Some Minutes relating to our Human Rights concern and witness
- January 2003: The Atlanta Friends Meeting supports
imposing a moratorium on executions. We recognize that God can redeem
any person thus it is wrong to execute anyone. We encourage all of our
legislators to pass this legislation and Governor Perdue to sign and
We also ask that if this minute is approved that it be sent to the Georgia Moratorium Campaign, Governor Perdue and our state legislators.
- October 2000: The Atlanta Friends Meeting affirms its opposition to the death penalty. As a step toward the abolition of the death penalty, Atlanta Friends call on Governor Barnes, our state representatives, President Clinton and our representatives in Congress to enact and adopt legislation imposing a moratorium on executions.
- April 1989: There are over two million people in our
country who cannot find affordable housing. Over 10,000 Atlantans are
homeless and the number is growing every day. There is a critical need
for our country to redirect national resources towards helping the less
This year the U.S. government will spend 400 billion dollars on military related programs. Some of these activities include foreign intervention, building first-strike weapons and the production of environmentally hazardous materials.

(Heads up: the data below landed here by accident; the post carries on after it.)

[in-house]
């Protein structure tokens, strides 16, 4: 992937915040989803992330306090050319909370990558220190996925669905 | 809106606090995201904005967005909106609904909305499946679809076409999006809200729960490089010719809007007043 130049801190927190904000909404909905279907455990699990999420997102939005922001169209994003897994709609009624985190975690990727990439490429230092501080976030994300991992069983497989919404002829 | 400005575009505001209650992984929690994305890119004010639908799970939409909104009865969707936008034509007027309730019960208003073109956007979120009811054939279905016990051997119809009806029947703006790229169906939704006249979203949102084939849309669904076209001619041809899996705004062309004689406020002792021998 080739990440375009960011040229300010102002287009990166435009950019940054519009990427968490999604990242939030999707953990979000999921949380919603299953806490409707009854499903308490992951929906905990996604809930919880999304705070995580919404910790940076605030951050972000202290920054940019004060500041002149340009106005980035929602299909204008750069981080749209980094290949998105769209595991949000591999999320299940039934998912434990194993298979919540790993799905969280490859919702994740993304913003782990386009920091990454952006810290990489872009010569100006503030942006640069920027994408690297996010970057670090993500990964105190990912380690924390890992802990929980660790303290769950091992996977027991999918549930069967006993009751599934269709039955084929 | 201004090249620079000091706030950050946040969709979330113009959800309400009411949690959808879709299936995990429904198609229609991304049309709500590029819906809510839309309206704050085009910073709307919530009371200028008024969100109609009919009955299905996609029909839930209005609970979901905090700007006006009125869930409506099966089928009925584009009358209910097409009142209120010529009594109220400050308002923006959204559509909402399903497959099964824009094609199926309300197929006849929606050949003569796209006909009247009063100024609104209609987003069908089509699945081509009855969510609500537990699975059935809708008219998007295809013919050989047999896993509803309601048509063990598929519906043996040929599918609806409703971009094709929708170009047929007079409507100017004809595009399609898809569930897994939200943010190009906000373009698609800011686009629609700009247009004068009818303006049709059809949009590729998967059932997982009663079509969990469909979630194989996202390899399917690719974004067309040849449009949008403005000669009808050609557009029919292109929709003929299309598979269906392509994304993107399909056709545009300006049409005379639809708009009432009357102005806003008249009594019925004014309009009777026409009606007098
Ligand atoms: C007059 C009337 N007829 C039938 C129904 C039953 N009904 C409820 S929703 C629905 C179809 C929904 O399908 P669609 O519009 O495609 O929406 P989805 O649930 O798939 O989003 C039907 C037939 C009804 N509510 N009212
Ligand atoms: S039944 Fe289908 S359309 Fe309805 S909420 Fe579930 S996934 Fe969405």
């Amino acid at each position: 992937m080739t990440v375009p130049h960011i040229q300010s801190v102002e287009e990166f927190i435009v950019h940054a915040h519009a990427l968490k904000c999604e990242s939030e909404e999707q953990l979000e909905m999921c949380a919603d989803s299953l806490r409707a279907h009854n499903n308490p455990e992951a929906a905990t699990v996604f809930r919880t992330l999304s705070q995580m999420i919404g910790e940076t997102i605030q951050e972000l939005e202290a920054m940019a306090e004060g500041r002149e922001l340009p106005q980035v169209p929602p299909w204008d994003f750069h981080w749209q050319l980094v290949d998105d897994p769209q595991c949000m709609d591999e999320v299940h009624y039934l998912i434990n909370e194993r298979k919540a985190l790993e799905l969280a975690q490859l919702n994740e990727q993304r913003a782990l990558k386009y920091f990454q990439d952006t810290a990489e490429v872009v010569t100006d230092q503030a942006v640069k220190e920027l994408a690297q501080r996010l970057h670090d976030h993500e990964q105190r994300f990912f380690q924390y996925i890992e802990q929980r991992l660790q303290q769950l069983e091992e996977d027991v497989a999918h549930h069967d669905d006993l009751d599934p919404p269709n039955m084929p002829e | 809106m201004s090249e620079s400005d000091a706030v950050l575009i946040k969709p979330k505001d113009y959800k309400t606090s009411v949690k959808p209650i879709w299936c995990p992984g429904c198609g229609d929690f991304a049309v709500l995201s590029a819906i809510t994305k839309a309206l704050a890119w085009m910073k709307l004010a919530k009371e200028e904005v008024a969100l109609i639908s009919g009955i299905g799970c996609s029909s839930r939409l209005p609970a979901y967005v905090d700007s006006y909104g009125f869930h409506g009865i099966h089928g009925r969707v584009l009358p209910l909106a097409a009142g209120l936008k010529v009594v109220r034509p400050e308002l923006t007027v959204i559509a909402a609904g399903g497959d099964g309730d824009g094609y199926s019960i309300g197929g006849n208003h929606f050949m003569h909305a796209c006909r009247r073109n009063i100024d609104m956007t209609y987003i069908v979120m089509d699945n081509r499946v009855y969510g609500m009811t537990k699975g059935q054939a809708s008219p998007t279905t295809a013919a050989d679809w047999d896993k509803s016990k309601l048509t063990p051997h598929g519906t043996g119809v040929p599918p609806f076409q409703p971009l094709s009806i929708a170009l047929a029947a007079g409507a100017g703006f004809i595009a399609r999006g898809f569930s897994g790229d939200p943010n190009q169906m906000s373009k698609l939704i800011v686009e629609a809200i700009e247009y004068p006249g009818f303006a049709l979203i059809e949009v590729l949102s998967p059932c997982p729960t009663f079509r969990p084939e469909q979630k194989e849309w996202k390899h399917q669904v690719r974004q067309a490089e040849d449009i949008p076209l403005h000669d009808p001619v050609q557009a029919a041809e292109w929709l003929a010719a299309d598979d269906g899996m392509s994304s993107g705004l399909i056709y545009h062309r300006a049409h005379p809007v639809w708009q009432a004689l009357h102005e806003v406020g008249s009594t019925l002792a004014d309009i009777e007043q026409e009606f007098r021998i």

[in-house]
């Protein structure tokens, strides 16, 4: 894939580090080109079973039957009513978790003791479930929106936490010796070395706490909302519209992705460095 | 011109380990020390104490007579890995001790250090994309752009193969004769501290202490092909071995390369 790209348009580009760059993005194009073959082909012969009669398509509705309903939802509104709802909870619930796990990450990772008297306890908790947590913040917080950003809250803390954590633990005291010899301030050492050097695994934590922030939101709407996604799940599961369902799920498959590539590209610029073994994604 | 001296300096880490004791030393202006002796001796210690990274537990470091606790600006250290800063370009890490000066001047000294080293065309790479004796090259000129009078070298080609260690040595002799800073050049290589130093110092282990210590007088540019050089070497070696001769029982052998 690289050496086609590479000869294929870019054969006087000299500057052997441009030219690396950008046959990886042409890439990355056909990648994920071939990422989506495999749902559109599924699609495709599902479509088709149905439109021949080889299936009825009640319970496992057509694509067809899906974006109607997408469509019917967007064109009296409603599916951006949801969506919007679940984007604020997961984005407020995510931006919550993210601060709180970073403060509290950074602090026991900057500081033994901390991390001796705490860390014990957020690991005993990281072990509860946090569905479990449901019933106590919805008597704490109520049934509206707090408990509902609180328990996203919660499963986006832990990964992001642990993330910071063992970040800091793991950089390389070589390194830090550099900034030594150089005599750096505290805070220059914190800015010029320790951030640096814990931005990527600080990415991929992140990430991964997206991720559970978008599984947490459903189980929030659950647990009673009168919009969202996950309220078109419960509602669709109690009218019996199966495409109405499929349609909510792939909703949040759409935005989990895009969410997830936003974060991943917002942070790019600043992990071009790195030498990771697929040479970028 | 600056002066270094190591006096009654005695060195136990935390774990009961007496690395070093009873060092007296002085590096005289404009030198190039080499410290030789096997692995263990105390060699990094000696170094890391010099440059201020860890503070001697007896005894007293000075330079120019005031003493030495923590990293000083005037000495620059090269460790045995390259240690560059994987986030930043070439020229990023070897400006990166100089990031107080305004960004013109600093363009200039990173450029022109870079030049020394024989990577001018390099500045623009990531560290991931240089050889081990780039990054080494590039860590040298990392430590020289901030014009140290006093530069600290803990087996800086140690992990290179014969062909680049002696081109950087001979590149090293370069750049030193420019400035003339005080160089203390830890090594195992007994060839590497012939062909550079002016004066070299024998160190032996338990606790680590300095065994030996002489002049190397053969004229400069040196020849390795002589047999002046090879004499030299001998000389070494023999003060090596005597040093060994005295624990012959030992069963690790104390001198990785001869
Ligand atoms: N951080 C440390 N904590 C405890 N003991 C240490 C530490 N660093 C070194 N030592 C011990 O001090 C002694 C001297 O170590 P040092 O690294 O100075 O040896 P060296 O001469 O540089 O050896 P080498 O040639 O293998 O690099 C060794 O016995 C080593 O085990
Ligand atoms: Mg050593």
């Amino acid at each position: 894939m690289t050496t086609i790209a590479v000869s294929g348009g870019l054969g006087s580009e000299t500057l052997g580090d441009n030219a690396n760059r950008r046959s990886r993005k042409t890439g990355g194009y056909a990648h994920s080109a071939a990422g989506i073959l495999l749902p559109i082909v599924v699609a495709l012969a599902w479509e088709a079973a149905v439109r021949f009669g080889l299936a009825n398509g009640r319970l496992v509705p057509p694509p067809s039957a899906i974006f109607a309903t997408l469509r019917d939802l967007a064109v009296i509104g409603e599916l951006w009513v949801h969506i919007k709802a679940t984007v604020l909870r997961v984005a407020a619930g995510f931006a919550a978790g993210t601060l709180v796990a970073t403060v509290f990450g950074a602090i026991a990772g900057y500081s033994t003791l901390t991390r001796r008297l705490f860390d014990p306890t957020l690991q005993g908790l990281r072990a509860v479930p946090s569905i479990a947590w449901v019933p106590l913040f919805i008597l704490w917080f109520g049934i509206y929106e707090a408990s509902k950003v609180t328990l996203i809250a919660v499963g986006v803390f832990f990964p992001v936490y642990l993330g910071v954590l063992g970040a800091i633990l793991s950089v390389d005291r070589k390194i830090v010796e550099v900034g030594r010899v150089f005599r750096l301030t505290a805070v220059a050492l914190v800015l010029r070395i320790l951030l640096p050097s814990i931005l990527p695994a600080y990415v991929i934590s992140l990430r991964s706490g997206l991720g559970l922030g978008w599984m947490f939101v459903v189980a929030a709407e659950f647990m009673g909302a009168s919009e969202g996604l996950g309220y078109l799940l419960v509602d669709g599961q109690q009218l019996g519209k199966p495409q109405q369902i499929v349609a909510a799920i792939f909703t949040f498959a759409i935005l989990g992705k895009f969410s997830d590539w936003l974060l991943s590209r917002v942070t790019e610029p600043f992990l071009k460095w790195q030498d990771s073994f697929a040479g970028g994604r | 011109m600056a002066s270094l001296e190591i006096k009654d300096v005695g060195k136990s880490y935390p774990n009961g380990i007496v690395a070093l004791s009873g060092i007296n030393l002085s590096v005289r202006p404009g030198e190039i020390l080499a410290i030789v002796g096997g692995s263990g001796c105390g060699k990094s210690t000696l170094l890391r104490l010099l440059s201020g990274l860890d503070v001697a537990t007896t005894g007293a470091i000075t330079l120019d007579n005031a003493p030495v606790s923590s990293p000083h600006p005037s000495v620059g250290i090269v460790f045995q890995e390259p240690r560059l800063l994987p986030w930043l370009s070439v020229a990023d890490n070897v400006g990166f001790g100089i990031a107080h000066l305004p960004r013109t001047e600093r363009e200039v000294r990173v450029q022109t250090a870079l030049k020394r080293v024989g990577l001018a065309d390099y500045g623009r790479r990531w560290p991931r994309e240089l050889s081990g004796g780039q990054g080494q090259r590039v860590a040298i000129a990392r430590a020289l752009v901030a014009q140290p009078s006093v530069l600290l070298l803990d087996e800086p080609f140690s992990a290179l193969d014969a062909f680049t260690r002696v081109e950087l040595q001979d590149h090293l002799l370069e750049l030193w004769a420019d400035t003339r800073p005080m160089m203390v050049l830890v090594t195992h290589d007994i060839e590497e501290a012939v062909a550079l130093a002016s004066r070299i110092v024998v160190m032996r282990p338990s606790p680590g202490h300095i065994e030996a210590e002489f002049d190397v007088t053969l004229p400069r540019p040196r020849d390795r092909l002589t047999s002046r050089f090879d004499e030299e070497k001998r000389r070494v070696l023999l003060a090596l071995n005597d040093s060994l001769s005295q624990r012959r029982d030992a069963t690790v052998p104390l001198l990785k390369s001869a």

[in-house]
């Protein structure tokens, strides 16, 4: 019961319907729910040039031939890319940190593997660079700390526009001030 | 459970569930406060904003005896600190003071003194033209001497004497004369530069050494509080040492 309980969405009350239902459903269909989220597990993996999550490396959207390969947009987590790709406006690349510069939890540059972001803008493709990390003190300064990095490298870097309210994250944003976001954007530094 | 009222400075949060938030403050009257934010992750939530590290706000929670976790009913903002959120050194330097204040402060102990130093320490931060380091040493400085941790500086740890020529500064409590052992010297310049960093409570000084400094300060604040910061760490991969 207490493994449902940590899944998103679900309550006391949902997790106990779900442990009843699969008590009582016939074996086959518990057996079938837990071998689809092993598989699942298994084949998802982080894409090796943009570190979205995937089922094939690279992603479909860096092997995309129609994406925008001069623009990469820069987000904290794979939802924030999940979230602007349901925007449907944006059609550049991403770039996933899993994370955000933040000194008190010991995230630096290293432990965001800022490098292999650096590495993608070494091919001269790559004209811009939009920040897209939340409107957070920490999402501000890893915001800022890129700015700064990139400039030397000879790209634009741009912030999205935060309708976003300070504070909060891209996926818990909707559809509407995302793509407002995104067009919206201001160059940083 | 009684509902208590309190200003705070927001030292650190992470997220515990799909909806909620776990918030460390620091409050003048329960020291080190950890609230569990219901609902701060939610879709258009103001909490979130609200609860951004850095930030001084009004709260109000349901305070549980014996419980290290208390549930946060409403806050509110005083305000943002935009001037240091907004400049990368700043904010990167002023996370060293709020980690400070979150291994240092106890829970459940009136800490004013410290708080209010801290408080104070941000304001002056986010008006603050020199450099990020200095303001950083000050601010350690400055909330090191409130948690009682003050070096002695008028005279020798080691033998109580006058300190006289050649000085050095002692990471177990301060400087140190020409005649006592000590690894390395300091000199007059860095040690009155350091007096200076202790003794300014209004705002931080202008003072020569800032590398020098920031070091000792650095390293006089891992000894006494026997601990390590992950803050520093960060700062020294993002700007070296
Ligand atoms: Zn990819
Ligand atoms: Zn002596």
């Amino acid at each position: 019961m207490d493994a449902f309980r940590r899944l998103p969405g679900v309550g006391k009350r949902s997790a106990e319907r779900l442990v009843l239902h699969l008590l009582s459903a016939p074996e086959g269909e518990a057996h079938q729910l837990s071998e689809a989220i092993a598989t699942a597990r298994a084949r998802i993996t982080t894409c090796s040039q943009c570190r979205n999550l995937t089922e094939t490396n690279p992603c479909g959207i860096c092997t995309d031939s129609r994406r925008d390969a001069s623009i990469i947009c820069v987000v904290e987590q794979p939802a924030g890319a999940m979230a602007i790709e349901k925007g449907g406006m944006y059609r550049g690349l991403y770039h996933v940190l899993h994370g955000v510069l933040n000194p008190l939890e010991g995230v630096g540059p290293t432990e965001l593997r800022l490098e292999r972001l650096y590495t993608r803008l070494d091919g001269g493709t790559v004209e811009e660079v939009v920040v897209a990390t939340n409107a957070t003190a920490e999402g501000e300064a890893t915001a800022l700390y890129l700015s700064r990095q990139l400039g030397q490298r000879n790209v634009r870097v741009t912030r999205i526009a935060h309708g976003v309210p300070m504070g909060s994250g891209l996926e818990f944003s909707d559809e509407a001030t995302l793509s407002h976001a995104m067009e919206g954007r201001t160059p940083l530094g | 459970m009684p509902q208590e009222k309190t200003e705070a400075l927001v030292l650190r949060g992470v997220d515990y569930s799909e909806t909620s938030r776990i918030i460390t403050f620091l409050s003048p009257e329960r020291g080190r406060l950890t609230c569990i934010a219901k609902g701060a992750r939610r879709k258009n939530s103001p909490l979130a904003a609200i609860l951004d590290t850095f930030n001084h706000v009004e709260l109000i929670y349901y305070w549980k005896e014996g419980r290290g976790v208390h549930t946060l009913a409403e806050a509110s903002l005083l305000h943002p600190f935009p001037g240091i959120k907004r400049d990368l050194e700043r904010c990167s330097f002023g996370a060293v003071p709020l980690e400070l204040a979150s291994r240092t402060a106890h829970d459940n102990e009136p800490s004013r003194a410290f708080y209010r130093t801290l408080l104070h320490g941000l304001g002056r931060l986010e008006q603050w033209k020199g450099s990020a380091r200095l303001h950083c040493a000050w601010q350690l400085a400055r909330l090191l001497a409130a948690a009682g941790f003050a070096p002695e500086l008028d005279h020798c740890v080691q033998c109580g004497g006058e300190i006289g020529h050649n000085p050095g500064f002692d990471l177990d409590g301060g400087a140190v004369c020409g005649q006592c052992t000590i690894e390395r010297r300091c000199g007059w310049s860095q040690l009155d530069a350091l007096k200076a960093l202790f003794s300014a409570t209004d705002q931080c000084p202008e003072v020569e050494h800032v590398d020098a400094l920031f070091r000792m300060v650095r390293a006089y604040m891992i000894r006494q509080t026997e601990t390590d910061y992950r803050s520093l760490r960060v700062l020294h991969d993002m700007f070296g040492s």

The Atlanta Meeting of the Religious Society of Friends urges a massive transfer of funds away from these activities towards meeting the needs of our nationÍs poor, one of the most urgent needs being affordable housing.
On Tax Day, April 17, 1989, area homeless advocates and peace and justice groups will be holding a "Build Homes Not Bombs" Rally at the City of Decatur main post office. The Atlanta Friends Meeting endorses this action as one step toward educating the public concerning the federal budget priorities issue as it relates to federal income taxes and responsible government policies.
- June 1985: The Atlanta Friends Meeting joins with Bishop Desmond Tutu and Rev. Allen Boesak in calling for a day of prayer for the downfall of the South African government on this Firstday, the 16th day of the 6th month, 1985, known as Soweto Day. We join with them by expressing our desire for non-violent social change to end apartheid and-or the voluntary relinquishment of power by the present regime.
- February 1985: The Atlanta Friends Meeting of the
Religious Society of Friends (Quakers) has agreed to join with 25 other
Friends Meetings in offering Public Sanctuary to refugees from Central
America. This means we will care for them in any way we can. In the
past we have quietly assisted in sheltering individuals in need. We
have decided to make our position public. We take this step with
serious and prayerful deliberation, understanding that in doing so we
may be charged with breaking the laws of the United States government
as it seeks to deport Central American refugees.
As Quakers we take our position because of the many first hand accounts of suffering we have heard about the war and repression now going on in Central America. Not to respond to individual needs would be contrary to our whole religious philosophy and practice and our efforts to follow the teachings of Jesus Christ.